With the new app developed in this article, the process is much easier. While checking the vital signs, nurses usually talk to the patients about their assessments. The “Vital Signs Checklist” app filters out the relevant data (e.g., the temperature or the pupillary response) and marks it in a checklist. Nurses no longer have to pick up a pen to manually record the information.

The Final Result: Vital Signs Checklist

In this article, we’ll create a simple app that uses the natural language understanding APIs (“LUIS”) of the Microsoft Cognitive Services on Microsoft Azure. The service extracts the relevant data from freely spoken assessments.

LUIS just went from preview state to general availability. This important milestone brings SLAs and more worldwide availability regions. So, it’s a great time to start using it! Continue reading “Using Natural Language Understanding, Part 1: Introduction & Architecture”

Real-Time Light Estimation with Google ARCore

ARCore: Light Estimation is an average of the overall image luminosity

ARCore has a great feature – light estimation. The ARCore SDK estimates the global lighting, which you can use as input for your own shaders to make the virtual objects fit in better with the captured real world. In this article, I’m taking a closer look at how the light estimation works in the current ARCore preview SDK.

Note: this article is based on the ARCore developer preview 1. Some details changed in the developer preview 2 – although the generic process is still similar. Continue reading “Real-Time Light Estimation with Google ARCore”

3D Printing MRI / CT / Ultrasound Data, Part 2: Splitting the Brain

Combined brain halves, 3D printed without support structures

Are there any other ways to 3D print segmented medical data coming from MRI / CT / Ultrasound by splitting it in two halves?

In the first part of this article, the result was that the support structures required by a standard 3D printer significantly reduce the details present on the surface of the printed body part.

Christoph Braun had the idea for another method to reduce the support structures to a minimum: by splitting the object in two halves, each has a flat surface area that can be used as the base for the 3D print.

Importing and Scaling the STL Model

For processing the 3D object, we’ll use OpenSCAD – The Programmers Solid 3D CAD Modeller. It’s a free open source tool, aimed more at developers, with the advantage that the processes can easily be automated. Continue reading “3D Printing MRI / CT / Ultrasound Data, Part 2: Splitting the Brain”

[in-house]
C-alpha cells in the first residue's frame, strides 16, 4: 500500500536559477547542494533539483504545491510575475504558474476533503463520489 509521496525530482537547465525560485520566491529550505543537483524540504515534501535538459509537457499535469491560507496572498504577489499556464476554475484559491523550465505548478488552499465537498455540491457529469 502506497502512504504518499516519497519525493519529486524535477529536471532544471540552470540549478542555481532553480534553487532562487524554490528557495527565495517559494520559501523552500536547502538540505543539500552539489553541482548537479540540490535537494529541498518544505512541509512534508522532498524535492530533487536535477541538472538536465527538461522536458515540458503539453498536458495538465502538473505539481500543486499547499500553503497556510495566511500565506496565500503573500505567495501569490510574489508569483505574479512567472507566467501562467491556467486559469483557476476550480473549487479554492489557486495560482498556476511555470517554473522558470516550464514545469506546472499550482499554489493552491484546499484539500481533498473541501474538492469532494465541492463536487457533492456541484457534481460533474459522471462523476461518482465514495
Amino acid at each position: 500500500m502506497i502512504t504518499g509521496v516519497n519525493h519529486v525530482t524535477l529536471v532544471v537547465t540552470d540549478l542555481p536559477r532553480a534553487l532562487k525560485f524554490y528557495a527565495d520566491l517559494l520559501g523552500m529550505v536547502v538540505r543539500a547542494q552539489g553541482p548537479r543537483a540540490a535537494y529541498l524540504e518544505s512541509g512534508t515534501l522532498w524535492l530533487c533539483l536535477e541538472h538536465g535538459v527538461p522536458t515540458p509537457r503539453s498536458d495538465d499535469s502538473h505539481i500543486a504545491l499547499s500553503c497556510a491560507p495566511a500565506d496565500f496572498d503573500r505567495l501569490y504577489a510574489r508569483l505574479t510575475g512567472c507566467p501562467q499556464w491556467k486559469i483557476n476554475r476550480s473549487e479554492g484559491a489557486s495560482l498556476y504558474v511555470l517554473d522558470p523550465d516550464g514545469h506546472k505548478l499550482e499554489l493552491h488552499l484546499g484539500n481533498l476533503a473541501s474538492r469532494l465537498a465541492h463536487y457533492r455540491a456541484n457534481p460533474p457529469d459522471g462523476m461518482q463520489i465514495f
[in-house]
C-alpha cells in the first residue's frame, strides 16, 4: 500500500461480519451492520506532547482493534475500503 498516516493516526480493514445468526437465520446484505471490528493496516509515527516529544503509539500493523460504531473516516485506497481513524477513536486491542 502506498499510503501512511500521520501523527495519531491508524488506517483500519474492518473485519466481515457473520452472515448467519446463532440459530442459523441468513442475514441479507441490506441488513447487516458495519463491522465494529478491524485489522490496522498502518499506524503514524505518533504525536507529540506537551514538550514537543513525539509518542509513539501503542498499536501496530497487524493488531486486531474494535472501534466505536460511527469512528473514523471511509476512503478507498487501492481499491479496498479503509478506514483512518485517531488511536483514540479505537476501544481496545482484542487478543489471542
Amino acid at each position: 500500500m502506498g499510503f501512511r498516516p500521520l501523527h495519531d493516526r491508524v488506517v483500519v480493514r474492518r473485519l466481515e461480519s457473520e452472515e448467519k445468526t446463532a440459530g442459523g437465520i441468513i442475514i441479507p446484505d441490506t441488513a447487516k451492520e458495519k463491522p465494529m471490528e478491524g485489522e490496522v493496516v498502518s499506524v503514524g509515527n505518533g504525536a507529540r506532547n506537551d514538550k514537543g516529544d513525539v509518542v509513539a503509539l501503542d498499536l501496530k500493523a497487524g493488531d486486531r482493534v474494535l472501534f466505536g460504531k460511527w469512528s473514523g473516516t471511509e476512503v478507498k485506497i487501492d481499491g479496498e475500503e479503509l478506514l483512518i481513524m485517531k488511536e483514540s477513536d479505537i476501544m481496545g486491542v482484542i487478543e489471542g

3D Printing MRI / CT / Ultrasound Data, Part 1: Support Material

Support material for the 3D printed brain in Cura

Based on the 4-part tutorial where we segmented the brain from an MRI image, one of the most interesting application areas is printing such 3D models. In that sense, it makes no difference if the data is coming from an MRI (e.g., a brain or tumor), CT (e.g., the skull) or ultrasound. In this article, we’ll look at how to prepare the 3D model for 3D printing.

In the preparation phase, we segmented the model from the original DICOM medical data using 3D Slicer. Afterwards, we reduced the level of detail using the built-in tools in Windows 10.

In this part, we print the MRI brain model using the Witbox 2 3D printer with plastic and deal with support structures. The aim is to make this process accessible for everyone – so you don’t need specialized and expensive software & hardware; we’ll instead use open source and free tools as much as possible.

Special thanks to Christoph Braun from the FH St. Pölten, who is the resident 3D printing expert and prepared the steps to produce the amazing results! Continue reading “3D Printing MRI / CT / Ultrasound Data, Part 1: Support Material”

Visualizing MRI & CT Scans in Mixed Reality / VR / AR, Part 4: Segmenting the Brain

3D Builder: show 3D model of brain segmented from MRI / MRT image

In the previous blog posts, we’ve used a simple grayscale threshold to define the model surface for visualizing a MRI / CT / Ultrasound in 3D. In many cases, you need to have more control over the 3D model generation, e.g., to only visualize the brain, a tumor or a specific part of the scan.

In this blog post, I’ll demonstrate how to segment the brain of an MRT image; but the same method can be used for any segmentation. For example, you can also build a model of the skull based on a CT by following the steps below. Continue reading “Visualizing MRI & CT Scans in Mixed Reality / VR / AR, Part 4: Segmenting the Brain”